I want to make it clear that this action is not an action against the Occupy Portland movement.
In fact, the Occupy Portland movement has highlighted the challenges our community, like many across the country, are facing with homelessnesss. Too many in our community are without a safe place to call home. Despite fiscal challenges, the City has continued to invest in long term solutions to end homelessness. Commissioner Fish and I will be working closely with our dedicated network of service providers to make sure everyone at the camp is aware of the resources that are available. Experienced outreach workers will be reaching out to the homeless people at the camp to help them access existing resources in our community, like health care, emergency shelter, permanent housing placement assistance, and short term needs.
I have said from the beginning that I believe the Occupy movement would have to evolve in order to realize its full potential.
It is my sincere hope that the movement, with its focus on widespread economic inequity, will flourish in its next phase—a phase where we can focus all of our energies on economic and social justice, not on port-a-potties and tents. I believe Occupy Portland can lead the nation in this next phase of the Occupy Movement, and I personally look forward to working with participants toward their broader goals.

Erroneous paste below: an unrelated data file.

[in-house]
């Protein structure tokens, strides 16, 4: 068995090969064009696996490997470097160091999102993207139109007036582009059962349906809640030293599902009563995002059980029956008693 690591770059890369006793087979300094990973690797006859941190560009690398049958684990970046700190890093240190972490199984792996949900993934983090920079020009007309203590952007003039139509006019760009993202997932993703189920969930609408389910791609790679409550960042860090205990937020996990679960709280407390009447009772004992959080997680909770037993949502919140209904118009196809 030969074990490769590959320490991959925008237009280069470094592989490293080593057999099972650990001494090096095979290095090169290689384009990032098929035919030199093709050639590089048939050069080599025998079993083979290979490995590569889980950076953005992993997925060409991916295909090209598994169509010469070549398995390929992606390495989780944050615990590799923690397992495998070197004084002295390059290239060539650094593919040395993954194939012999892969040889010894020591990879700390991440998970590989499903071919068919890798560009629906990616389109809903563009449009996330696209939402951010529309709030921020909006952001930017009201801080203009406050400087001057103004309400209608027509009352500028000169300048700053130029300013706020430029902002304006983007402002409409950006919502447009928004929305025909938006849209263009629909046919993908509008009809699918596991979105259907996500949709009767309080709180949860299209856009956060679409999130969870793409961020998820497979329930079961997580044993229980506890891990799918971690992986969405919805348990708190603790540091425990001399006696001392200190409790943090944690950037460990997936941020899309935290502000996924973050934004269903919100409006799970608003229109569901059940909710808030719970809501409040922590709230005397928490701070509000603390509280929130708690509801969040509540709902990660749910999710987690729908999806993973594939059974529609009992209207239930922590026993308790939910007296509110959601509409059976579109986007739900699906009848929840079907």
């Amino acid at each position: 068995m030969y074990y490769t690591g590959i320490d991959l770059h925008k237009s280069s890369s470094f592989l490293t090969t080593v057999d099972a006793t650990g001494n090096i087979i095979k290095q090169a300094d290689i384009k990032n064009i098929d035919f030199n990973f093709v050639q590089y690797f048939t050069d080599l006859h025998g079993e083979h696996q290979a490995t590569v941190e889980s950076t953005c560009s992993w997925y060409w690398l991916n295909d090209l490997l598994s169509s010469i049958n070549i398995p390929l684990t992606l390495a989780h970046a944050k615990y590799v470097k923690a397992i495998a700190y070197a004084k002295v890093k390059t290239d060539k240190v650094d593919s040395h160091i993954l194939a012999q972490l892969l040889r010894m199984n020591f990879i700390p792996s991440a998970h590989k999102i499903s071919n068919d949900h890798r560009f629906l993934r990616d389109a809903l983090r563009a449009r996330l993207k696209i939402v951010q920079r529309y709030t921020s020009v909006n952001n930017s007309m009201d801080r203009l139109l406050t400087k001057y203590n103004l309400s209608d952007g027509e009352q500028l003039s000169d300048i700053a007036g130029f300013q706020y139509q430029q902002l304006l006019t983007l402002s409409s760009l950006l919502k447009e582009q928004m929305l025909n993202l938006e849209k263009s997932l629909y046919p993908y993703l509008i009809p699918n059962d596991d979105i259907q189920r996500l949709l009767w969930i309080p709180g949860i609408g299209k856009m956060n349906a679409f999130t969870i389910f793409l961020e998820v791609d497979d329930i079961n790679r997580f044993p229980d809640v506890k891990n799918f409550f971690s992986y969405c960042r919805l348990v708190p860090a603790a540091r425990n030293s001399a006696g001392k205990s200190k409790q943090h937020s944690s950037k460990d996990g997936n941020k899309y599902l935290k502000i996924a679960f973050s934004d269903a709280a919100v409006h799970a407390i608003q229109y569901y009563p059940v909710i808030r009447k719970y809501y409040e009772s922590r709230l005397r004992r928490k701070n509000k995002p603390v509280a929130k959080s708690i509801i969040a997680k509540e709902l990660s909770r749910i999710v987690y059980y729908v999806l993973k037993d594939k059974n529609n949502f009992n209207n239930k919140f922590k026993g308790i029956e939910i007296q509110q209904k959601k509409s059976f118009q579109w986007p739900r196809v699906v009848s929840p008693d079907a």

I also want to extend my thanks to: Occupy Portland participants, who by and large are non-violent, peaceful, and dedicated to the larger vision of this movement; Occupy’s appointed liaisons, who have worked hard to communicate clearly with City and Police officials; Our city’s unions, who have stepped in to help with sanitation issues in the camp; Social service providers and first responders, for the support they’ve provided to the camp’s most vulnerable population.
The list indicates an SS Henry David Thoreau was also constructed here. Like most Liberty ships (and unlike the E.A. Poe), it was strictly a civilian vessel. Which is good, I mean, naming a Navy ship after Thoreau would’ve been absurd.
When Officer Barr knocked on my door Saturday morning, it took me just seconds to guess the reason for his visit. And my guess was spot on - someone called the police when they saw me put my seven month old down in the street to take a photo. He asked if I’d been “out for a walk with my baby” earlier that morning, and I laughed and explained that I’m a photographer, and when it’s foggy in the morning I like to take the kids out for photos. That the quiet street makes a great setting. He did kind of a relieved exhale and said something like “I love calls like this - usually the person is like, ‘I don’t know what you’re talking about!’” He took my name, DoB and phone number and was on his way.
I’m not mad about it - if anything I’m happy that people in the neighborhood are aware and concerned enough to report “suspicious” activity. It does strike me as odd that the person watched me put David down, take a photo, pick him back up, go back into the house and thought s/he needed to call the cops. Oh well, better safe than sorry, right?
In other news, Getty selected this photo the same day I put it on Flickr. That’s a new personal best!